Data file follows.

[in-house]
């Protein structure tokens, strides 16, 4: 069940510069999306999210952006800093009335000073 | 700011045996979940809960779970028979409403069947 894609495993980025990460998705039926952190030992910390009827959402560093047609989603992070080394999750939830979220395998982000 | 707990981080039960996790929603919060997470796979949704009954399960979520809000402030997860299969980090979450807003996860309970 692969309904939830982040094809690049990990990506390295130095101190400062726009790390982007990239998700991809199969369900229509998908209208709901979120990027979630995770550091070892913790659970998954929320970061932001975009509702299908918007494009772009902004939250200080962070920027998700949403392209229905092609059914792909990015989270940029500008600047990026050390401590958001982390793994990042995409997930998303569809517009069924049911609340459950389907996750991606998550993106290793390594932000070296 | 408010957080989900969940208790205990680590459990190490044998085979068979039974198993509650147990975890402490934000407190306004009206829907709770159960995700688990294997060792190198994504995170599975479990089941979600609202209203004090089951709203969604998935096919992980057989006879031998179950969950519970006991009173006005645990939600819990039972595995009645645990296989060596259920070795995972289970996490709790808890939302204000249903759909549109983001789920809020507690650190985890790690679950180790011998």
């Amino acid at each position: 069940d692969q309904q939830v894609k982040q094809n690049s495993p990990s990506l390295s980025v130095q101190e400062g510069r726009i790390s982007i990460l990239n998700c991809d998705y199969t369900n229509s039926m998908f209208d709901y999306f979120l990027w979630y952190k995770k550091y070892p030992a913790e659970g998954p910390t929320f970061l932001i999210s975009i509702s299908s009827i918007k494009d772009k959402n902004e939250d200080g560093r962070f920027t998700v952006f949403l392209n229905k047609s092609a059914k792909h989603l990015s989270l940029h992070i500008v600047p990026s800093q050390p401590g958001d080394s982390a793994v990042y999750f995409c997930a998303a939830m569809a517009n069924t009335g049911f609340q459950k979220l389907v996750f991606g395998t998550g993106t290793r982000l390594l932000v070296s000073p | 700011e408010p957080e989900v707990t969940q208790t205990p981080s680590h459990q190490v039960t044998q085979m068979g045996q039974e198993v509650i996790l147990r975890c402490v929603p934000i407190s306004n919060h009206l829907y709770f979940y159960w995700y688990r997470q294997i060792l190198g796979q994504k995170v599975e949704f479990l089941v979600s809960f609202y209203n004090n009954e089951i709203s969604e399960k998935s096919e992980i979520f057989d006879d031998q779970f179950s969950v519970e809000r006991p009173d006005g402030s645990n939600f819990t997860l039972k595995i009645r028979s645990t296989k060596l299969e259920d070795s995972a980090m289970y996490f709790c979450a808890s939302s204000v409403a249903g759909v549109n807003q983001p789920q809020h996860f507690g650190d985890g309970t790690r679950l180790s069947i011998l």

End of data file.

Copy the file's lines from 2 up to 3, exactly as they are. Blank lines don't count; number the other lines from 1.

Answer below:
């Protein structure tokens, strides 16, 4: 069940510069999306999210952006800093009335000073 | 700011045996979940809960779970028979409403069947 894609495993980025990460998705039926952190030992910390009827959402560093047609989603992070080394999750939830979220395998982000 | 707990981080039960996790929603919060997470796979949704009954399960979520809000402030997860299969980090979450807003996860309970 692969309904939830982040094809690049990990990506390295130095101190400062726009790390982007990239998700991809199969369900229509998908209208709901979120990027979630995770550091070892913790659970998954929320970061932001975009509702299908918007494009772009902004939250200080962070920027998700949403392209229905092609059914792909990015989270940029500008600047990026050390401590958001982390793994990042995409997930998303569809517009069924049911609340459950389907996750991606998550993106290793390594932000070296 | 408010957080989900969940208790205990680590459990190490044998085979068979039974198993509650147990975890402490934000407190306004009206829907709770159960995700688990294997060792190198994504995170599975479990089941979600609202209203004090089951709203969604998935096919992980057989006879031998179950969950519970006991009173006005645990939600819990039972595995009645645990296989060596259920070795995972289970996490709790808890939302204000249903759909549109983001789920809020507690650190985890790690679950180790011998």
């Amino acid at each position: 069940d692969q309904q939830v894609k982040q094809n690049s495993p990990s990506l390295s980025v130095q101190e400062g510069r726009i790390s982007i990460l990239n998700c991809d998705y199969t369900n229509s039926m998908f209208d709901y999306f979120l990027w979630y952190k995770k550091y070892p030992a913790e659970g998954p910390t929320f970061l932001i999210s975009i509702s299908s009827i918007k494009d772009k959402n902004e939250d200080g560093r962070f920027t998700v952006f949403l392209n229905k047609s092609a059914k792909h989603l990015s989270l940029h992070i500008v600047p990026s800093q050390p401590g958001d080394s982390a793994v990042y999750f995409c997930a998303a939830m569809a517009n069924t009335g049911f609340q459950k979220l389907v996750f991606g395998t998550g993106t290793r982000l390594l932000v070296s000073p | 700011e408010p957080e989900v707990t969940q208790t205990p981080s680590h459990q190490v039960t044998q085979m068979g045996q039974e198993v509650i996790l147990r975890c402490v929603p934000i407190s306004n919060h009206l829907y709770f979940y159960w995700y688990r997470q294997i060792l190198g796979q994504k995170v599975e949704f479990l089941v979600s809960f609202y209203n004090n009954e089951i709203s969604e399960k998935s096919e992980i979520f057989d006879d031998q779970f179950s969950v519970e809000r006991p009173d006005g402030s645990n939600f819990t997860l039972k595995i009645r028979s645990t296989k060596l299969e259920d070795s995972a980090m289970y996490f709790c979450a808890s939302s204000v409403a249903g759909v549109n807003q983001p789920q809020h996860f507690g650190d985890g309970t790690r679950l180790s069947i011998l």